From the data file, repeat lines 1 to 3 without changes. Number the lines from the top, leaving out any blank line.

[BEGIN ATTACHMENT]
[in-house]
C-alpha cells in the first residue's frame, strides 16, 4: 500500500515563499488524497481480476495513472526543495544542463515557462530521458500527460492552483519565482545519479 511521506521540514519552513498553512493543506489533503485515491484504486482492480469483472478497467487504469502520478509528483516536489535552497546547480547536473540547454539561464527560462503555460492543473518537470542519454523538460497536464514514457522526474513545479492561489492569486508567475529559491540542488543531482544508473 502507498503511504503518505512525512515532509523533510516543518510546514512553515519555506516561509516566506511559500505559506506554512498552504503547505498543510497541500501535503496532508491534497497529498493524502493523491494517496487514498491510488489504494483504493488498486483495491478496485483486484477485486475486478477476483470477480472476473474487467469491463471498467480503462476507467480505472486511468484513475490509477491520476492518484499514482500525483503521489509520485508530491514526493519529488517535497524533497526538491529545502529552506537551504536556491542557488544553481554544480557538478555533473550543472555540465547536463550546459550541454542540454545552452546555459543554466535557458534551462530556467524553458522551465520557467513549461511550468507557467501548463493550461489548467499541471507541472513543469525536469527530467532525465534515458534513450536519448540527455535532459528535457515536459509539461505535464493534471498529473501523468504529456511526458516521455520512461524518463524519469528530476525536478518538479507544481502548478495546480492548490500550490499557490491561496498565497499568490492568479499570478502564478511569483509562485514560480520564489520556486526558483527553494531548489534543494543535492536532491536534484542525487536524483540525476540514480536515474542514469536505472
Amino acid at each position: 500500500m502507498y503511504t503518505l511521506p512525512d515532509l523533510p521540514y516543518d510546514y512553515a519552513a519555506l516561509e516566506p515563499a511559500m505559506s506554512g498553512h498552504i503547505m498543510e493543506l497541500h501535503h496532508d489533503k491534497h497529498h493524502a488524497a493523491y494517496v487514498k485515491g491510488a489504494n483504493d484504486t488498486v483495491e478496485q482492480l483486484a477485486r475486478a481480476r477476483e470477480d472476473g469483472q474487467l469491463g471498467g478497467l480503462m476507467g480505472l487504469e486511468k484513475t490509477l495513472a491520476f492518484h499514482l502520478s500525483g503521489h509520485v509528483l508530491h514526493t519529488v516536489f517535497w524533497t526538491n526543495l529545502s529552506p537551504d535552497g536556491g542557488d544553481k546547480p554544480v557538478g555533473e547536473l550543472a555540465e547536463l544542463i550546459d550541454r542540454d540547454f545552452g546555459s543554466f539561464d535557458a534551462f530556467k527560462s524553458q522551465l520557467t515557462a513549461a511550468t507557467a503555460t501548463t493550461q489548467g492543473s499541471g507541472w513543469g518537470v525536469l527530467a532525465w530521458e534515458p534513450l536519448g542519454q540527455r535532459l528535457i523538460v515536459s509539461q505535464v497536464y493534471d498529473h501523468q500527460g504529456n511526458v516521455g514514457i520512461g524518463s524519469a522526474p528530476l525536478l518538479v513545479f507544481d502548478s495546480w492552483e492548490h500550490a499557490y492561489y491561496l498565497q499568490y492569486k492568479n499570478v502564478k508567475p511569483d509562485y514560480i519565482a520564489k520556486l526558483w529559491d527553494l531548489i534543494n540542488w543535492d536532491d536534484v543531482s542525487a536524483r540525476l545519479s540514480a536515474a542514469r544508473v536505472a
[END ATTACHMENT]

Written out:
[in-house]
C-alpha cells in the first residue's frame, strides 16, 4: 500500500515563499488524497481480476495513472526543495544542463515557462530521458500527460492552483519565482545519479 511521506521540514519552513498553512493543506489533503485515491484504486482492480469483472478497467487504469502520478509528483516536489535552497546547480547536473540547454539561464527560462503555460492543473518537470542519454523538460497536464514514457522526474513545479492561489492569486508567475529559491540542488543531482544508473 502507498503511504503518505512525512515532509523533510516543518510546514512553515519555506516561509516566506511559500505559506506554512498552504503547505498543510497541500501535503496532508491534497497529498493524502493523491494517496487514498491510488489504494483504493488498486483495491478496485483486484477485486475486478477476483470477480472476473474487467469491463471498467480503462476507467480505472486511468484513475490509477491520476492518484499514482500525483503521489509520485508530491514526493519529488517535497524533497526538491529545502529552506537551504536556491542557488544553481554544480557538478555533473550543472555540465547536463550546459550541454542540454545552452546555459543554466535557458534551462530556467524553458522551465520557467513549461511550468507557467501548463493550461489548467499541471507541472513543469525536469527530467532525465534515458534513450536519448540527455535532459528535457515536459509539461505535464493534471498529473501523468504529456511526458516521455520512461524518463524519469528530476525536478518538479507544481502548478495546480492548490500550490499557490491561496498565497499568490492568479499570478502564478511569483509562485514560480520564489520556486526558483527553494531548489534543494543535492536532491536534484542525487536524483540525476540514480536515474542514469536505472
Amino acid at each position: 500500500m502507498y503511504t503518505l511521506p512525512d515532509l523533510p521540514y516543518d510546514y512553515a519552513a519555506l516561509e516566506p515563499a511559500m505559506s506554512g498553512h498552504i503547505m498543510e493543506l497541500h501535503h496532508d489533503k491534497h497529498h493524502a488524497a493523491y494517496v487514498k485515491g491510488a489504494n483504493d484504486t488498486v483495491e478496485q482492480l483486484a477485486r475486478a481480476r477476483e470477480d472476473g469483472q474487467l469491463g471498467g478497467l480503462m476507467g480505472l487504469e486511468k484513475t490509477l495513472a491520476f492518484h499514482l502520478s500525483g503521489h509520485v509528483l508530491h514526493t519529488v516536489f517535497w524533497t526538491n526543495l529545502s529552506p537551504d535552497g536556491g542557488d544553481k546547480p554544480v557538478g555533473e547536473l550543472a555540465e547536463l544542463i550546459d550541454r542540454d540547454f545552452g546555459s543554466f539561464d535557458a534551462f530556467k527560462s524553458q522551465l520557467t515557462a513549461a511550468t507557467a503555460t501548463t493550461q489548467g492543473s499541471g507541472w513543469g518537470v525536469l527530467a532525465w530521458e534515458p534513450l536519448g542519454q540527455r535532459l528535457i523538460v515536459s509539461q505535464v497536464y493534471d498529473h501523468q500527460g504529456n511526458v516521455g514514457i520512461g524518463s524519469a522526474p528530476l525536478l518538479v513545479f507544481d502548478s495546480w492552483e492548490h500550490a499557490y492561489y491561496l498565497q499568490y492569486k492568479n499570478v502564478k508567475p511569483d509562485y514560480i519565482a520564489k520556486l526558483w529559491d527553494l531548489i534543494n540542488w543535492d536532491d536534484v543531482s542525487a536524483r540525476l545519479s540514480a536515474a542514469r544508473v536505472a